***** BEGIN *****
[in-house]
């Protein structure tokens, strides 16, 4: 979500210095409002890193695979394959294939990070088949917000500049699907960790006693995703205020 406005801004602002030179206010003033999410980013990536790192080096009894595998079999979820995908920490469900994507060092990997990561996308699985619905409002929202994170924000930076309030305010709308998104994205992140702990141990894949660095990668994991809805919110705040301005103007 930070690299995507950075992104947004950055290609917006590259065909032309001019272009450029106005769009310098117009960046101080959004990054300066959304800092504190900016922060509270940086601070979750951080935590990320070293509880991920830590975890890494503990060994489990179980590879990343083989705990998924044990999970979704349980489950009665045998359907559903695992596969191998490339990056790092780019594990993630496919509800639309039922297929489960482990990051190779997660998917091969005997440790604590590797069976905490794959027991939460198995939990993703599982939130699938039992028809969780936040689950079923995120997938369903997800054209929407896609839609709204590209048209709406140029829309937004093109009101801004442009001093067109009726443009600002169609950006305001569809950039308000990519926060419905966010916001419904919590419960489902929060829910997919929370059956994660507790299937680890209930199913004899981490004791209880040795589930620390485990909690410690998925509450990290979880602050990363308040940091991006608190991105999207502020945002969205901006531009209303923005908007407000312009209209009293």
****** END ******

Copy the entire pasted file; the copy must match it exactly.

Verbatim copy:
[in-house]
């Protein structure tokens, strides 16, 4: 979500210095409002890193695979394959294939990070088949917000500049699907960790006693995703205020 406005801004602002030179206010003033999410980013990536790192080096009894595998079999979820995908920490469900994507060092990997990561996308699985619905409002929202994170924000930076309030305010709308998104994205992140702990141990894949660095990668994991809805919110705040301005103007 930070690299995507950075992104947004950055290609917006590259065909032309001019272009450029106005769009310098117009960046101080959004990054300066959304800092504190900016922060509270940086601070979750951080935590990320070293509880991920830590975890890494503990060994489990179980590879990343083989705990998924044990999970979704349980489950009665045998359907559903695992596969191998490339990056790092780019594990993630496919509800639309039922297929489960482990990051190779997660998917091969005997440790604590590797069976905490794959027991939460198995939990993703599982939130699938039992028809969780936040689950079923995120997938369903997800054209929407896609839609709204590209048209709406140029829309937004093109009101801004442009001093067109009726443009600002169609950006305001569809950039308000990519926060419905966010916001419904919590419960489902929060829910997919929370059956994660507790299937680890209930199913004899981490004791209880040795589930620390485990909690410690998925509450990290979880602050990363308040940091991006608190991105999207502020945002969205901006531009209303923005908007407000312009209209009293």